Libya: Can unity government restore stability?
Last week, Libya's UN-backed Presidency Council sailed to the capital Tripoli and set up shop in the navy base.
They travelled by boat from Tunisia because their rivals in the capital closed the airspace when they tried to fly in. The doomsday scenario of rival militia clashes in Tripoli did not happen.
So is this just a honeymoon period, or is Libya turning a new page?
The numerous militias in western Libya who led the battle for the capital in 2014, forcing the elected parliament to move to the east, remain in place. They are now supporting the Presidency Council.
For five years, Libyan militias have been like an abusive partner in a relationship. The governments that have come and gone have persistently thought they can change them, but the end result is always the same.
The international community has been like an observant and nosey neighbour who has witnessed the abuse, and done nothing.
At each other's throats
A European ambassador recently admitted to me that outside powers are aware of the risks of forcing through this agreement without a clear consensus on the ground.
But they have run out of other ideas. "What do we do?" he asked.
To start with, it would help if world powers had a coherent strategy for good governance and nation-building.
They have talked only of fighting illegal migration and halting expansion of the so-called Islamic State (IS) militant group.
But these issues will not be resolved if Libya's military actors are at each other's throats.
The new Prime Minister, Fayez Sarraj, has the unenviable task of broadening the UN-backed political deal and demonstrating that he will not be beholden to the militias supporting him.
Who is Fayez Sarraj?
- Prime Minister Fayez Sarraj was born in Tripoli in 1960 into a prominent local family. His politician father, Mustafa, held office under King Idris, whose 18-year monarchy ended in 1969 when he was overthrown by Muammar Gaddafi
- Al-Jazeera TV has described Mustafa Sarraj as "one of the founders of the modern state of Libya after its independence from Italy"
- During the Gaddafi era, Fayez Sarraj was not prominent politically but did hold several posts at the housing ministry
- After the uprising in 2011, he became a member of the National Dialogue Commission - a group trying to establish national consensus and unity in Libya
- He was later nominated for membership of the House of Representatives for the constituency of al-Andalus in Tripoli
- His choice as prime minister was seen as a compromise as he is not affiliated to any political party involved in the power struggle
On the sidelines of a Libya experts' forum in Tunis last week, I ran into many familiar people - there was the academic who refused to speak on the record because "I can get killed or kidnapped when I go back to Tripoli" and the former ministers who have gone into exile because of militia threats.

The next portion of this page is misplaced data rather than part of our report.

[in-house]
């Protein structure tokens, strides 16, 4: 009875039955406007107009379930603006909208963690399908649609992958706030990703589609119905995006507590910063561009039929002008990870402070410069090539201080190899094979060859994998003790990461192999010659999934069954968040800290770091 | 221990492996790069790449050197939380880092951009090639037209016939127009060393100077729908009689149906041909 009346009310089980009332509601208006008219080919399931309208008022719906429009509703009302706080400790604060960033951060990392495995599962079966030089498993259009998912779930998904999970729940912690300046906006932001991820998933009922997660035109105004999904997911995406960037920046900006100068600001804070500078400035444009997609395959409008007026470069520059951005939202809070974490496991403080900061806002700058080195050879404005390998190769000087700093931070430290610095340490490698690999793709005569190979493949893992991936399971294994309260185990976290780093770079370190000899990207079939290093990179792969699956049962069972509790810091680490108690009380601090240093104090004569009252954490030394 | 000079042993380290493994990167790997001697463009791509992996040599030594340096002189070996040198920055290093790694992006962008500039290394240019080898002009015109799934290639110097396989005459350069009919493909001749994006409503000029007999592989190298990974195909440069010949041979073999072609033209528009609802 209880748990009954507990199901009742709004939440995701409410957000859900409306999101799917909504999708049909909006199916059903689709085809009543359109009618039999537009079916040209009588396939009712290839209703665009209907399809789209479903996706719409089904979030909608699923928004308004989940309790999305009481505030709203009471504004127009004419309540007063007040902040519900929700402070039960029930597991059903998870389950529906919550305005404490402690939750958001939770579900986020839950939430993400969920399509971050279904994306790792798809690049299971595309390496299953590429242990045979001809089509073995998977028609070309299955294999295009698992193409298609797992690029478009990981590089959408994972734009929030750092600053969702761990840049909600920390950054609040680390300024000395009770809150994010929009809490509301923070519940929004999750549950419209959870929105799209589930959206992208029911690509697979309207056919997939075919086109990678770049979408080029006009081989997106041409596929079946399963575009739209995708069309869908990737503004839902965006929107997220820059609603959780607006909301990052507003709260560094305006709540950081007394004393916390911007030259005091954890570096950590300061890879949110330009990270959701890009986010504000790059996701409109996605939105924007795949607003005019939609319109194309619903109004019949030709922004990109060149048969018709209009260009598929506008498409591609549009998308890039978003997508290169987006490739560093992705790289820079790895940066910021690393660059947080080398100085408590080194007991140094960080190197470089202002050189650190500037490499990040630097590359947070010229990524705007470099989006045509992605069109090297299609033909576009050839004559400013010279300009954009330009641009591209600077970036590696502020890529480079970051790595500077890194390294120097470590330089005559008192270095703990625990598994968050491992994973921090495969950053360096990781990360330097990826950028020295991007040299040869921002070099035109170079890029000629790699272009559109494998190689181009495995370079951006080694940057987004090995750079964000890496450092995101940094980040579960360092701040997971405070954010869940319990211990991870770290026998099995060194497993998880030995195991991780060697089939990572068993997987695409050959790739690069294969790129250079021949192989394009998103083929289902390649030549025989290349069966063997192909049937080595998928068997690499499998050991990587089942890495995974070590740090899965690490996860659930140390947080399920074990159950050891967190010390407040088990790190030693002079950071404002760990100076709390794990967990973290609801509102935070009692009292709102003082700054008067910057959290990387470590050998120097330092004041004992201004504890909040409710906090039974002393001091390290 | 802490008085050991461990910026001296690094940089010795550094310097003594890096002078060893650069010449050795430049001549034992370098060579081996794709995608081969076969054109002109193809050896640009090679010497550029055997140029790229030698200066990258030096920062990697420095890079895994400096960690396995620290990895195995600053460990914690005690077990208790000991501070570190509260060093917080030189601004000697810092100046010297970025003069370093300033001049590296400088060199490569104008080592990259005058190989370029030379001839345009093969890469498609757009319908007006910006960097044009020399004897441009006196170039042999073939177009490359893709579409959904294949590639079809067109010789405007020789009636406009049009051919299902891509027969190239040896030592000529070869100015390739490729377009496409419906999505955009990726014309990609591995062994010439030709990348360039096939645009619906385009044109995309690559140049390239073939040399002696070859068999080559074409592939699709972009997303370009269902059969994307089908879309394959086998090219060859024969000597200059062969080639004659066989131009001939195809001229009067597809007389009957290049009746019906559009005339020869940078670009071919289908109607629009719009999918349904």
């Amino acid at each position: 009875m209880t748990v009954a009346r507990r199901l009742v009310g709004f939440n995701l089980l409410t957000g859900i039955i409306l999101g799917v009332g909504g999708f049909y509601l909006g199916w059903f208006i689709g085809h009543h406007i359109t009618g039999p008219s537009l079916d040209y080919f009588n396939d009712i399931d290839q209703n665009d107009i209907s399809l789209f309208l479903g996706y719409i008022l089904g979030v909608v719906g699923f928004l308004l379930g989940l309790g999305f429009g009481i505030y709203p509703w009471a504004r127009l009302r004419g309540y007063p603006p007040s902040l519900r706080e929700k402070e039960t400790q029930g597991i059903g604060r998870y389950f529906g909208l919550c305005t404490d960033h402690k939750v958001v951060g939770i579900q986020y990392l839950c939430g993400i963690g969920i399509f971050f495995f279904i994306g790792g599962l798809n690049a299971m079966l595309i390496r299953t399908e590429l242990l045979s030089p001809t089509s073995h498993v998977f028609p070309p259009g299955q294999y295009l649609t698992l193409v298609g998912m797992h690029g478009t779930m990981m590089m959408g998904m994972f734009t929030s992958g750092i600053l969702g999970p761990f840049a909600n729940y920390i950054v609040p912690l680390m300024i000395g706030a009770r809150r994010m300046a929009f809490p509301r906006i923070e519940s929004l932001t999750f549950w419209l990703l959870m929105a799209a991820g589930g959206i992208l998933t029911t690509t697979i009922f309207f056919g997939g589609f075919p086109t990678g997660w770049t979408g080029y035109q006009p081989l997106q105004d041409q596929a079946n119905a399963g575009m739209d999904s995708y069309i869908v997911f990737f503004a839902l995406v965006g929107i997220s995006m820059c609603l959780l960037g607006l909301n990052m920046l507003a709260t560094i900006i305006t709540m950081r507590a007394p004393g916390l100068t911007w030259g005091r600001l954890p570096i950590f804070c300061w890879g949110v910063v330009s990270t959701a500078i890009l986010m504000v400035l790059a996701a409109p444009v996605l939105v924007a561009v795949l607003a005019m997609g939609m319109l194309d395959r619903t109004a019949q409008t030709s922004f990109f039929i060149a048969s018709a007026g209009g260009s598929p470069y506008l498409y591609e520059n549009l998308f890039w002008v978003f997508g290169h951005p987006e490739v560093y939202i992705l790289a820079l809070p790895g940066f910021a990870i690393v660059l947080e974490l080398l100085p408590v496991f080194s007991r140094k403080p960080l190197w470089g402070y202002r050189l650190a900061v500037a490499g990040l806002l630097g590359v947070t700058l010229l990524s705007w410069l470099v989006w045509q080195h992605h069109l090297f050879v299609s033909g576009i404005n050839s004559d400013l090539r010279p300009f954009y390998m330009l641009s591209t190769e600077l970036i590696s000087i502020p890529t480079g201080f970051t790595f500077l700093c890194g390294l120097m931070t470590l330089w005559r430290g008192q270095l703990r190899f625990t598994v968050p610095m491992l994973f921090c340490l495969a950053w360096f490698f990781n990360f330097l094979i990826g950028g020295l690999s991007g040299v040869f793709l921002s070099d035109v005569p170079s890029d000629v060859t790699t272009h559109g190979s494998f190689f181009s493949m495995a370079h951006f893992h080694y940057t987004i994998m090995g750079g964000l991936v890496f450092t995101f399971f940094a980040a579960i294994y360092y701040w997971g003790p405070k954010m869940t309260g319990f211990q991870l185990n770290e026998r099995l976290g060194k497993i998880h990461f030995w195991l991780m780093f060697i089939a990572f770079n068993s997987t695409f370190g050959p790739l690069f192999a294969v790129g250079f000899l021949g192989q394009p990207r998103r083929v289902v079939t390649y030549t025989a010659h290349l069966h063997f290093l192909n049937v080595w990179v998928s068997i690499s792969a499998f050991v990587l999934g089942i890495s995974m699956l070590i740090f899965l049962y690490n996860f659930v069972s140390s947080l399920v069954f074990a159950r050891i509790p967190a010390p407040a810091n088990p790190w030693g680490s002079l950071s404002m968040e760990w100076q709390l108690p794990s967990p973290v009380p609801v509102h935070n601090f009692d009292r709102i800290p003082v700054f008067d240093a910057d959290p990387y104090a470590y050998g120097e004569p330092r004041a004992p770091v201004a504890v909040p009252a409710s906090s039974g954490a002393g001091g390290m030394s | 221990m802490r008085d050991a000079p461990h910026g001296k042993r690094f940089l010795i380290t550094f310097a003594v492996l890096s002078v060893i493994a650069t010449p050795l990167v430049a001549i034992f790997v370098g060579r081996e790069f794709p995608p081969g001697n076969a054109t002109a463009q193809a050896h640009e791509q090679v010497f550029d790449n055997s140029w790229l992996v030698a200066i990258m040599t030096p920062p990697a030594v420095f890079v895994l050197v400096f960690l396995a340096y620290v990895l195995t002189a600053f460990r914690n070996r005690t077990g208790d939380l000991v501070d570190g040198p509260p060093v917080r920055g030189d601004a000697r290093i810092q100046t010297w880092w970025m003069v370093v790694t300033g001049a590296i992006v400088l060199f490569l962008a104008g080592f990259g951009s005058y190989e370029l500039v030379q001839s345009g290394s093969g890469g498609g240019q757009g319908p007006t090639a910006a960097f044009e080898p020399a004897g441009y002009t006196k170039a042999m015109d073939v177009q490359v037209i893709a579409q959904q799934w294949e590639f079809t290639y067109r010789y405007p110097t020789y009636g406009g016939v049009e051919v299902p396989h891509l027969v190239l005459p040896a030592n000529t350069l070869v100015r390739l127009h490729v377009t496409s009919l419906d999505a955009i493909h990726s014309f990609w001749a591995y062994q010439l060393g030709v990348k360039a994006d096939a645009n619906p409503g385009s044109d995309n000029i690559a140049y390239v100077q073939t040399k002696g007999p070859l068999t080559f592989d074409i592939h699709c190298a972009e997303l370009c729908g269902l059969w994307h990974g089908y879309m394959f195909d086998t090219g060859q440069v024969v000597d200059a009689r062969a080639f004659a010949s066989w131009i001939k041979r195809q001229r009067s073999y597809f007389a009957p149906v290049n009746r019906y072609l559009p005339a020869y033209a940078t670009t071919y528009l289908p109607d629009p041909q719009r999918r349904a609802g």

Salah el-Marghani, a former minister of justice, says Libyans have no choice but to be hopeful. But he is familiar with the challenges.
"We have to do away with the concept of revolutionaries, or militias, because those groups are uncontrollable - even if they support the government now.
"The moment they see the government contradicting their interests, they will turn against it."
He also thinks Western countries need to play a bigger, more effective role in disarmament because the government cannot deal with it on its own.
However, the immediate priority for Europe and the US is finding potential partners in the fight against IS. This policy will entrench militia rule if it is not coupled with a disarmament and army re-integration plan.
Former Foreign Minister Mohamed Abdelaziz says foreign partners should put more effort into capacity building across various sectors rather than focus on military training alone.
It is also unclear how the contested UN-brokered political agreement will be implemented.
Parliament still has not voted for the cabinet that the council proposed. It must also vote on amending the constitutional declaration for the new government to assume its powers.
Until that happens, the unity government is in legal limbo.
Under the UN-brokered agreement, the elected parliament, the House of Representatives, that sits in eastern Libya remains the nation's legislative body.
The former parliament, the General National Congress (GNC), that resurrected itself in the capital in 2014 becomes a State Council with an advisory role and veto powers.
Both these entities are now split right down the middle over the new government.
Adding to the confusion, the UN's Libya envoy, Martin Kobler, recently tweeted that the unity government "needs legitimacy to work" and that parliament must vote on it.
But he added, "if they can't decide" the government "has to go on".
Unless the plan is to do away with parliament in Libya and rewrite the political agreement, this issue cannot be bypassed.
The international community tends to look at Libya through a political lens focused on western Libya - a policy that has the effect of exacerbating tensions with the east. This area saw the bloodiest conflict with extremist groups for over a year.
Military actors there accuse rivals in western Libya of providing weapons to these groups.
With each side feeling like the rightful army of the country, the next battle will be how to unite these competing factions.
Libya has suffered from a lack of planning, both locally and internationally, that has hindered long-term stability. And politicians who bend to the will of the gun are not doing the country any favours.
Warlords have not been held accountable. Justice and reconciliation is an uphill struggle.
The question has always been how to achieve peace and unity. The answer remains as elusive as ever.